Insights into the dynamics of oral lubrication and mouthfeel using soft tribology: Differentiating semi-fluid foods with similar rheology

Selway, Nichola and Stokes, Jason R. (2013) Insights into the dynamics of oral lubrication and mouthfeel using soft tribology: Differentiating semi-fluid foods with similar rheology. Food Research International, 54 1: 423-431. doi:10.1016/j.foodres.2013.07.044


Author Selway, Nichola
Stokes, Jason R.
Title Insights into the dynamics of oral lubrication and mouthfeel using soft tribology: Differentiating semi-fluid foods with similar rheology
Journal name Food Research International   Check publisher's open access policy
ISSN 0963-9969
1873-7145
Publication date 2013
Year available 2013
Sub-type Article (original research)
DOI 10.1016/j.foodres.2013.07.044
Open Access Status
Volume 54
Issue 1
Start page 423
End page 431
Total pages 9
Place of publication Kidlington, Oxford, United Kingdom
Publisher Pergamon
Collection year 2014
Language eng
Subject 1106 Human Movement and Sports Science
Abstract In-mouth lubrication or 'oral tribology' is believed to be a major contributor to the perception of surface-related mouthfeel attributes such as roughness and astringency. In this work, commercial soft-food systems - custards, yogurts and thickened creams, each formulated at varying fat levels with the aim of maintaining consumer acceptability - are characterized using rheology and soft tribology to gain insight into the physical origins of mouthfeel and the dynamics of oral lubrication, including the role of saliva. It is shown that, despite generating similar bulk rheological profiles (oscillatory and steady shear flow properties), foods within each product series exhibit unique tribological properties, attributed to the preferential entrainment of different phases and components at narrow gap. Food-saliva interactions are also shown to play a crucial role in determining transient lubrication properties, which may reflect dynamic oral processes. We explore the use of tribology to differentiate rheologically similar products as a starting point to develop improved approaches for investigating tribological processes occurring in the mouth during food consumption. Challenges associated with the application of tribology in this context are also discussed.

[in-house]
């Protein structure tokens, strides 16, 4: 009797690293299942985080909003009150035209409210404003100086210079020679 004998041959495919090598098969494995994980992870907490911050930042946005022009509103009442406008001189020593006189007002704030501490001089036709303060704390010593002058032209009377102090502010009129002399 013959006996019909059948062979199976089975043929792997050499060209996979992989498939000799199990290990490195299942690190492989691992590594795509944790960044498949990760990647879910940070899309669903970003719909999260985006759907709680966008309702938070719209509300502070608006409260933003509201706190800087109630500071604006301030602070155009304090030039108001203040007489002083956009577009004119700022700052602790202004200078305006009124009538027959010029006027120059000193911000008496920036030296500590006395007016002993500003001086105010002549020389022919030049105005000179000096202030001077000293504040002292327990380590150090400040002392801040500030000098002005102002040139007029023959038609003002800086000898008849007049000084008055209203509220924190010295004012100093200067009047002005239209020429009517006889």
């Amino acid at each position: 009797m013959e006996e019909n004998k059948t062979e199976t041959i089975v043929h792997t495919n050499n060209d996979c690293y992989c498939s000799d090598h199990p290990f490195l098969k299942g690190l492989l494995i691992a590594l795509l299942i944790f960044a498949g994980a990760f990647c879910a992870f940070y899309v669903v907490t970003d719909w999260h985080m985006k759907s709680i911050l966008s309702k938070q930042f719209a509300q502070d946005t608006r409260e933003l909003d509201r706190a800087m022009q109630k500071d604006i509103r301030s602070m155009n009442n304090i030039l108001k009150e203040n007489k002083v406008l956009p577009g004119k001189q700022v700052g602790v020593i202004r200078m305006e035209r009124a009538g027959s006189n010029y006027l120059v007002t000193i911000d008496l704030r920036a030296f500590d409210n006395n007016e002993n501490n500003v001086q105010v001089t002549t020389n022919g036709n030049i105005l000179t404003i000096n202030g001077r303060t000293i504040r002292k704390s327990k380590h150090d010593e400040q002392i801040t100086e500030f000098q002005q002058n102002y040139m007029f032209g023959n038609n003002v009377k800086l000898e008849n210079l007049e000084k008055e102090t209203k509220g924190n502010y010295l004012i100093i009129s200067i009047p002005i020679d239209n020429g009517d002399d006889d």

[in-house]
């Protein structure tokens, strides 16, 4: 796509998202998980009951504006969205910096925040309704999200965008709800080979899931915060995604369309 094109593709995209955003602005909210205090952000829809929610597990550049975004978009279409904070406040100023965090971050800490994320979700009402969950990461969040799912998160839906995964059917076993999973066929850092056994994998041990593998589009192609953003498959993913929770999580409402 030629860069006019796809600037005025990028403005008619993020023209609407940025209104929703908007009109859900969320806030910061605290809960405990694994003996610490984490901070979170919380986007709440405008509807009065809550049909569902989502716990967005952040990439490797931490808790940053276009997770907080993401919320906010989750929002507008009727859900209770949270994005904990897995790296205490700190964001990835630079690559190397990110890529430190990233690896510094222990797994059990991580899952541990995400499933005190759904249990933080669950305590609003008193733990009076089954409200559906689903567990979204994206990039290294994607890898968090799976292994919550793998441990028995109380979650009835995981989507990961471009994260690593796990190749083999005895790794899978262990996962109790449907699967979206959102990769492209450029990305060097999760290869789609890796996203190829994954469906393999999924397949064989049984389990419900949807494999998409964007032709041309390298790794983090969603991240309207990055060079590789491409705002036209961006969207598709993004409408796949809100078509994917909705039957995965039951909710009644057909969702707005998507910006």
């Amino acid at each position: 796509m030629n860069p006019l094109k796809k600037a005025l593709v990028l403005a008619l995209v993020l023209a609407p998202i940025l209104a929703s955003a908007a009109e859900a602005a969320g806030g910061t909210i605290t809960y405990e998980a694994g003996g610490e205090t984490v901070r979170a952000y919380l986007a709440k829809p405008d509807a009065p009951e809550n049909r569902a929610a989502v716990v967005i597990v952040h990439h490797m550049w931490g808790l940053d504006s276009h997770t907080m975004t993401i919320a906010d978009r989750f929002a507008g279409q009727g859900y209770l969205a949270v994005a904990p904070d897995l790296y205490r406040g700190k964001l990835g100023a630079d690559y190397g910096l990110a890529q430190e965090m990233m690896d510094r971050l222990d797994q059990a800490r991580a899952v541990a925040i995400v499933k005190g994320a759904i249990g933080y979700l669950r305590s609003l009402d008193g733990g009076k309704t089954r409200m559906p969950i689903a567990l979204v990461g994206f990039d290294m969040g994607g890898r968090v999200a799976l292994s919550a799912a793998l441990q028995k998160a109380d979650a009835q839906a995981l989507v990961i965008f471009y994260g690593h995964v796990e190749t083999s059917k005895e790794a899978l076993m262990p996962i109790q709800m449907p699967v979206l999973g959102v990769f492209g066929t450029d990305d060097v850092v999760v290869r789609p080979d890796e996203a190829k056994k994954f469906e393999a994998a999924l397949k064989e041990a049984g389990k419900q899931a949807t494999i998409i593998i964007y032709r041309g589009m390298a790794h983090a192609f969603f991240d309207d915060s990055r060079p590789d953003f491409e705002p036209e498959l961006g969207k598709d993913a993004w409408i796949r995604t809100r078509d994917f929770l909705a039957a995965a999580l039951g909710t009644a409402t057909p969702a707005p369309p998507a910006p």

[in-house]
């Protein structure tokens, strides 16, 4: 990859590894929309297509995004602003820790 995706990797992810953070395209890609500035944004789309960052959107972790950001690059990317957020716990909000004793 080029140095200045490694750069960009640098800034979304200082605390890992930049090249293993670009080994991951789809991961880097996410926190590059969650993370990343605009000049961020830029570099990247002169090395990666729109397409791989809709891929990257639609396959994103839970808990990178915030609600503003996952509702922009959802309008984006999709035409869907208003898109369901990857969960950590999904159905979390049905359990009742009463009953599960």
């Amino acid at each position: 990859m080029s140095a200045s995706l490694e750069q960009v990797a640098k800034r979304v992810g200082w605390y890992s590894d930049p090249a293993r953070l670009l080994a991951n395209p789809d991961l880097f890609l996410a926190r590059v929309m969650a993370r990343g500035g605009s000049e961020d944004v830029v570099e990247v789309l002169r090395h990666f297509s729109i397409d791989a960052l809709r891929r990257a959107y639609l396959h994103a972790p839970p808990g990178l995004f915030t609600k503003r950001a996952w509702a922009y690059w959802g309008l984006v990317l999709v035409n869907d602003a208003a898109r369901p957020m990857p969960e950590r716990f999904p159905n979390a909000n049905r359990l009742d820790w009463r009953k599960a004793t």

Keyword Emulsion
Friction
Lubrication
Rheology
Saliva
Tribology
Q-Index Code C1
Q-Index Status Confirmed Code
Institutional Status UQ

Document type: Journal Article
Sub-type: Article (original research)
Collections: School of Chemical Engineering Publications
Official 2014 Collection
 
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